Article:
The difference in thermal perception threshold between the right and left hand measurements was calculated with the paired samplest test. The mean difference in thermal perception between different exposure categories was analysed with independent group t statistics and the association between effect and the different exposure categories with one way analysis of variance (ANOVA). The risk of having contracted a disturbed thermal perception threshold was given as a rate ratio. The case definition of “disturbed” perception was chosen as the total mean threshold value, based on all subjects, for each test site ±1 SD (table 2).

Table 2

 Case criteria (mean (SD)) defining impaired thermal threshold

The criterion for being classified as having contracted nocturnal paraesthesia was the answer alternatives “some” and “rather much” symptoms on the four grade questionnaire scale.

The risk for contracting disturbed thermal perception for warmth, cold, and pain was estimated as crude rate ratios (Epi Info 6), as age was not regarded as a significant confounder. Confidence intervals were based on the Taylor series. The association between exposure to vibration and the neutral zone was tested with multiple logistic regression models (SPSS 7.5). The full model included the exposure factor accumulated vibration, and the possible confounders age,11 height, nicotine, and skin temperature.12 Modification of the effect of exposure to vibration by age was tested by the inclusion of an interaction term, but gave no significant effect and was rejected. Nicotine use was treated as a dichotomous variable whereas the others were treated as interval scales. The final model included the variables exposure to vibration, age, and starting temperature. Each unit change of cumulative exposure to vibration represents 4000 mh/s2, corresponding to an equivalent exposure of 1 year (200 days) of full time work (8 hours/day) at the European Community's currently recommended non-hazardous (2.5 m/s2) exposure level.13 The quantitative relation between accumulated exposure to vibration and neutral zone gap was estimated by linear regression.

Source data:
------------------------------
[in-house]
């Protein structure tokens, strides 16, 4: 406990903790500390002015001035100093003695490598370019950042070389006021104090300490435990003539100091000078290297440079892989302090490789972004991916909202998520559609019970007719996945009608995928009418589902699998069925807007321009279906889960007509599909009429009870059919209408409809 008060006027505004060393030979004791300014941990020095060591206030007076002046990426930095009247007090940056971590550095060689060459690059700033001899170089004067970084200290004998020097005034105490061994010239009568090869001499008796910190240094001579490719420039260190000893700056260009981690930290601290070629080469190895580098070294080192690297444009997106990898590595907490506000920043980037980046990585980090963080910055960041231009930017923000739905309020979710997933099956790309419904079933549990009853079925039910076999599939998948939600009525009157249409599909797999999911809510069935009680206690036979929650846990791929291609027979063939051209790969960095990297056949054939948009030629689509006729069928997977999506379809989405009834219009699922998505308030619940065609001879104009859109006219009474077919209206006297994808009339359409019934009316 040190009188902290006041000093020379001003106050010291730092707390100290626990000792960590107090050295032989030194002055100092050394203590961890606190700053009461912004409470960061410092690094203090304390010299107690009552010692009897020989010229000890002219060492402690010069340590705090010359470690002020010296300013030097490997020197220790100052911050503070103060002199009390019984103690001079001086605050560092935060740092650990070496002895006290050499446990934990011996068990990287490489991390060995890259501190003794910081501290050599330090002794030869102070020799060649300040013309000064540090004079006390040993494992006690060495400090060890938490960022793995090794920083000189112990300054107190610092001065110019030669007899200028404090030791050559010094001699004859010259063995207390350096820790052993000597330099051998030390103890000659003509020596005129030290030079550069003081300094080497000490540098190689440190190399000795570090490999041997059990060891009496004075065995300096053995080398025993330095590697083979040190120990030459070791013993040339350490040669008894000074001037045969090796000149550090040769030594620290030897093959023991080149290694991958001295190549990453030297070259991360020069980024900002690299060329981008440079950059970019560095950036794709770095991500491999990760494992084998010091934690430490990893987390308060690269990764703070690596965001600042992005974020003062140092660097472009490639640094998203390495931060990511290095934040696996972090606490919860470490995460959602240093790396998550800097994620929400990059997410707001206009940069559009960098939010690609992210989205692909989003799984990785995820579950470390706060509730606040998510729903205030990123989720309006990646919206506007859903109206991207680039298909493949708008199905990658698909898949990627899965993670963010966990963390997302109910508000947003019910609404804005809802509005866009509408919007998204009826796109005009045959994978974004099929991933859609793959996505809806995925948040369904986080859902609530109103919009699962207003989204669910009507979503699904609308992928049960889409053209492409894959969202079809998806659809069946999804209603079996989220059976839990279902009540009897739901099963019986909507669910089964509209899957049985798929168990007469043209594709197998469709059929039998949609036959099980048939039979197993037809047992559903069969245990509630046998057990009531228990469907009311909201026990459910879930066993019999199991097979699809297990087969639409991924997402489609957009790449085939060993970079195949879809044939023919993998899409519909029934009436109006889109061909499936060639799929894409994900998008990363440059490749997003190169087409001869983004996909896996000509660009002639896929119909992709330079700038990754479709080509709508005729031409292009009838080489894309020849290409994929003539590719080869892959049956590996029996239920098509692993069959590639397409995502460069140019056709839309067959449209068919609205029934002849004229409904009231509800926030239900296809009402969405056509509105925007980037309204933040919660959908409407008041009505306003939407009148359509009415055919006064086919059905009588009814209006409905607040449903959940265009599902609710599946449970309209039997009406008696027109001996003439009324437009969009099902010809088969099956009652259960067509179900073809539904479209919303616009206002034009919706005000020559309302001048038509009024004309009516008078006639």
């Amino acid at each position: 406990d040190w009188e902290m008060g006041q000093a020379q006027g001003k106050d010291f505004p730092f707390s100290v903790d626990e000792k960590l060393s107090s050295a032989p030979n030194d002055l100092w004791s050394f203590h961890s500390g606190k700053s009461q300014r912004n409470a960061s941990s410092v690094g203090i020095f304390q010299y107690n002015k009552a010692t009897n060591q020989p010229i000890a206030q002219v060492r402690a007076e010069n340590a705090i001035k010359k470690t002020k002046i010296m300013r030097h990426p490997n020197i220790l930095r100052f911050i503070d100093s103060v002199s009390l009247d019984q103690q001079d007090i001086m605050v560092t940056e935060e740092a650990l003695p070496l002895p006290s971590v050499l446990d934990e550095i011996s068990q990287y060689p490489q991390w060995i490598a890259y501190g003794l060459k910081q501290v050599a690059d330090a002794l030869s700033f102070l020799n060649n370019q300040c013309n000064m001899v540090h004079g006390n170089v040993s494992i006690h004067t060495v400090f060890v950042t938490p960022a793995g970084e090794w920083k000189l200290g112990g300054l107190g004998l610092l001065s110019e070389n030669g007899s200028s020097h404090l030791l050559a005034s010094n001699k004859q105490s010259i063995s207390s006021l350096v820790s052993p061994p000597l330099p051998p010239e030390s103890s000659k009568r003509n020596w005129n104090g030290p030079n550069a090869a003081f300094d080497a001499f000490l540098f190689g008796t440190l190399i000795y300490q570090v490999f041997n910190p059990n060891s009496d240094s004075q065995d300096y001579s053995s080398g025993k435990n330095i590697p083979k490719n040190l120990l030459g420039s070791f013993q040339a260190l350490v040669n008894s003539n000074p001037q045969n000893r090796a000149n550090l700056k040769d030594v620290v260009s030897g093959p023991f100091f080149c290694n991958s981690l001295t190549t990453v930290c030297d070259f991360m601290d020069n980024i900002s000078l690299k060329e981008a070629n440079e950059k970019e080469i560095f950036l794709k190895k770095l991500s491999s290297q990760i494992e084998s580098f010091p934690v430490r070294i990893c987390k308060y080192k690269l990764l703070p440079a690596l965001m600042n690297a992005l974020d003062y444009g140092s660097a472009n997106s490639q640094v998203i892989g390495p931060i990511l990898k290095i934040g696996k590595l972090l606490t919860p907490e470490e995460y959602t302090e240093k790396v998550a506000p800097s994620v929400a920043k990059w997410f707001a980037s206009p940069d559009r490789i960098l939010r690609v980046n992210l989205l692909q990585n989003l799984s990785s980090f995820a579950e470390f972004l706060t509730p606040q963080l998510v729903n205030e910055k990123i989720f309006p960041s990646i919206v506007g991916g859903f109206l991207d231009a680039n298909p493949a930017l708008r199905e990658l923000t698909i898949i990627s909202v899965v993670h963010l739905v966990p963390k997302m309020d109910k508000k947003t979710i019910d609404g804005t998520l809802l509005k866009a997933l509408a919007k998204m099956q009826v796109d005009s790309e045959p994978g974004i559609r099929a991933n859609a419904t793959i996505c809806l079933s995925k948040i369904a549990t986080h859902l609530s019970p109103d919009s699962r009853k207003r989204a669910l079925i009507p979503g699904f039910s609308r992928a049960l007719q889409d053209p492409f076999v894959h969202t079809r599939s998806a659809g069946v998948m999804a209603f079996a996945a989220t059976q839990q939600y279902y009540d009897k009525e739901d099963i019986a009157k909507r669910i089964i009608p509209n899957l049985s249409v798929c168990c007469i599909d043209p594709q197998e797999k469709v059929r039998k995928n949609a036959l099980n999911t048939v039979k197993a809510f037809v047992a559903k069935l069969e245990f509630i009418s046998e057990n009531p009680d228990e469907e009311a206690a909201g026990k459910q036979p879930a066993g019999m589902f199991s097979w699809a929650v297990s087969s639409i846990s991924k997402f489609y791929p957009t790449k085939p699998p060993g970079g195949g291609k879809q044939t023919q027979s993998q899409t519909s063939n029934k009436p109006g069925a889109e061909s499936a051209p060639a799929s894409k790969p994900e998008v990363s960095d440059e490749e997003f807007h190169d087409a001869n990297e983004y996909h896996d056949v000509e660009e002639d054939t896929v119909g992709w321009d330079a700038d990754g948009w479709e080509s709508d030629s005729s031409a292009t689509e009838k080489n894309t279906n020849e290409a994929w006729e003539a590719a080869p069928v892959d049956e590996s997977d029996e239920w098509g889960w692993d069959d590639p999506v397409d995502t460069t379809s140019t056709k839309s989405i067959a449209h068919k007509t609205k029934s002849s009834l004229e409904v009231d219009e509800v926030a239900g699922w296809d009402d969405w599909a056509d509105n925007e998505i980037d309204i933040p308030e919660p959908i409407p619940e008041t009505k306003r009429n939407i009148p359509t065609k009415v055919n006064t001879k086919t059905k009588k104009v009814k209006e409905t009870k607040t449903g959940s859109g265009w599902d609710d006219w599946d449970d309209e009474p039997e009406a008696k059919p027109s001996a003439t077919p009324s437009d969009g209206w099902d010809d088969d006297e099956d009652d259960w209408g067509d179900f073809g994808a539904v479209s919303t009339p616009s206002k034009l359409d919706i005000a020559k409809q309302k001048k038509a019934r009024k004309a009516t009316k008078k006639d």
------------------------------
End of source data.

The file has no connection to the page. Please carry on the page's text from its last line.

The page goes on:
The total mean perception thresholds at the thenar region, calculated over all groups and both hands, were 27.2°C for the sensation of cold, 31.0°C for warmth, and 46.0°C for contact heat pain. The corresponding values for the second digit were 25.1°C for cold and 34.2°C for warmth.


The sensibility of the right hand side was slightly impaired compared with the left. The mean neutral zone was increased by 0.64°C (95% confidence interval (95% CI) 0.37°C to 0.90°C) for the right hand compared with the left at the thenar test site. The magnitude of the difference between left and right hand side was about twice as large for warmth as for cold (table 3). Measurements from the distal phalanges of the second digit showed less perceptual sensibility both to cold and warmth, resulting in neutral zone gaps double the width of the thenar measurements (figs 1 and2).

Table 3

 Mean (SD) thermal thresholds for warm, cold, and neutral zone and heat pain as measured for the left and right hand sides at the thenar eminence and digit 2, and mean (95% CI) difference between the left and right hand

Figure 1

Mean (exposure to vibration) thermal perception thresholds measured at the thenar eminence for warmth (upper row) and cold (lower row) for the right and the left hand sides relative to exposure categories (NE CVE=0 mh/s2 , EC1 CVE⩽24 000 mh/s2, EC2 CVE >24 000 mh/s2). The number of subjects in each exposure category is given in table 1.

Figure 2

Mean (95% CI) thermal perception thresholds measured on the second digit for, warmth (upper row) and cold (lower row) for the right and the left hand sides relative to exposure categories (NE CVE=0 mh/s2 , EC1 CVE⩽24 000 mh/s2, EC2 CVE >24 000 mh/s2). The number of subjects in each exposure category is given in table1.


Reduced sensibility was found for warmth and cold thermal perception thresholds relative to the categories of exposure to vibration (figs 1, 2, and 3). The contribution to the neutral zone gap was comparable with those from the perception of warmth and cold (figs1 and 2).

Figure 3

Mean (95% CI) thermal perception thresholds measured at the thenar eminence for heat pain, for the right and the left hand sides relative to exposure categories (NE CVE=0 mh/s2; EC1 CVE=⩽24 000 mh/s2; EC2 CVE>24 000 mh/s2). The number of subjects in each exposure category is given in table 1.

Only for the digits on the left hand side was the contribution greater for cold. The difference between the three categories of exposure to vibration was significant for the neutral zone at the thenar test site both for the left (p=0.014) and the right hand (0.001) side. The difference for the underlying warmth and cold thresholds were all significant except for the perception of warmth on the left hand.

The risk of having contracted reduced thermal sensibility was increased for all test sites except for right hand digit 2 neutral zone measurements with cumulative lifetime exposure. The risk was higher for the thenar measurements than the finger measurements (table4). When the contrast was based on the past 5 years of exposure comparable results with lifetime exposure were found (table 4).

Table 4

Rate ratios (95 % CIs) for cumulative exposure versus non-exposure to vibration (lifetime and follow up period)